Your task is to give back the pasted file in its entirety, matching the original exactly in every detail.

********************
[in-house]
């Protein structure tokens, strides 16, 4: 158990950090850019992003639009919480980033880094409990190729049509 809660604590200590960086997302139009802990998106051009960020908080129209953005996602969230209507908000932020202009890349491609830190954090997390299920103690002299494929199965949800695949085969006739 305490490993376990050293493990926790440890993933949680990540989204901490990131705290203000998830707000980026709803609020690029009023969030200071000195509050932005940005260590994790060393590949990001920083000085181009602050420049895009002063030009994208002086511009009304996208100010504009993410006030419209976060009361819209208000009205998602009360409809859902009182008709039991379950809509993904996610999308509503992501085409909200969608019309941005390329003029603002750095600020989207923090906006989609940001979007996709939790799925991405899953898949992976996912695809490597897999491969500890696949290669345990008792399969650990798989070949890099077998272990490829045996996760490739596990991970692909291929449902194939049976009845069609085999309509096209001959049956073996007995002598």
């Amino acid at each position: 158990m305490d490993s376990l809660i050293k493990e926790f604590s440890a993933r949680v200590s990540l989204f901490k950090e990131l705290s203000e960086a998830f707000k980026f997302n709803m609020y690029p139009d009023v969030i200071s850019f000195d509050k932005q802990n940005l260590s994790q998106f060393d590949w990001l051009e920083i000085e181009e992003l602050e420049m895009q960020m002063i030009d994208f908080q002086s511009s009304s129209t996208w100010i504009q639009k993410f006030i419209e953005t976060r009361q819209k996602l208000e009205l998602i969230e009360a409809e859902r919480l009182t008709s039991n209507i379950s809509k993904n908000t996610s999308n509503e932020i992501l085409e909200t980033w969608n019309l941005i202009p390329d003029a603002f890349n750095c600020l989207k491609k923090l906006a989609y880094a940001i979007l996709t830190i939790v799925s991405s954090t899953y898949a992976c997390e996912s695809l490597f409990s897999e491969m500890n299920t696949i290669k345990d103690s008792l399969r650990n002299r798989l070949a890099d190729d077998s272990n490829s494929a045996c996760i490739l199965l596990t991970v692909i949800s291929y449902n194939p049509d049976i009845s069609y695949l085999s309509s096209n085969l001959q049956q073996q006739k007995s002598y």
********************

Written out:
[in-house]
């Protein structure tokens, strides 16, 4: 158990950090850019992003639009919480980033880094409990190729049509 809660604590200590960086997302139009802990998106051009960020908080129209953005996602969230209507908000932020202009890349491609830190954090997390299920103690002299494929199965949800695949085969006739 305490490993376990050293493990926790440890993933949680990540989204901490990131705290203000998830707000980026709803609020690029009023969030200071000195509050932005940005260590994790060393590949990001920083000085181009602050420049895009002063030009994208002086511009009304996208100010504009993410006030419209976060009361819209208000009205998602009360409809859902009182008709039991379950809509993904996610999308509503992501085409909200969608019309941005390329003029603002750095600020989207923090906006989609940001979007996709939790799925991405899953898949992976996912695809490597897999491969500890696949290669345990008792399969650990798989070949890099077998272990490829045996996760490739596990991970692909291929449902194939049976009845069609085999309509096209001959049956073996007995002598």
């Amino acid at each position: 158990m305490d490993s376990l809660i050293k493990e926790f604590s440890a993933r949680v200590s990540l989204f901490k950090e990131l705290s203000e960086a998830f707000k980026f997302n709803m609020y690029p139009d009023v969030i200071s850019f000195d509050k932005q802990n940005l260590s994790q998106f060393d590949w990001l051009e920083i000085e181009e992003l602050e420049m895009q960020m002063i030009d994208f908080q002086s511009s009304s129209t996208w100010i504009q639009k993410f006030i419209e953005t976060r009361q819209k996602l208000e009205l998602i969230e009360a409809e859902r919480l009182t008709s039991n209507i379950s809509k993904n908000t996610s999308n509503e932020i992501l085409e909200t980033w969608n019309l941005i202009p390329d003029a603002f890349n750095c600020l989207k491609k923090l906006a989609y880094a940001i979007l996709t830190i939790v799925s991405s954090t899953y898949a992976c997390e996912s695809l490597f409990s897999e491969m500890n299920t696949i290669k345990d103690s008792l399969r650990n002299r798989l070949a890099d190729d077998s272990n490829s494929a045996c996760i490739l199965l596990t991970v692909i949800s291929y449902n194939p049509d049976i009845s069609y695949l085999s309509s096209n085969l001959q049956q073996q006739k007995s002598y």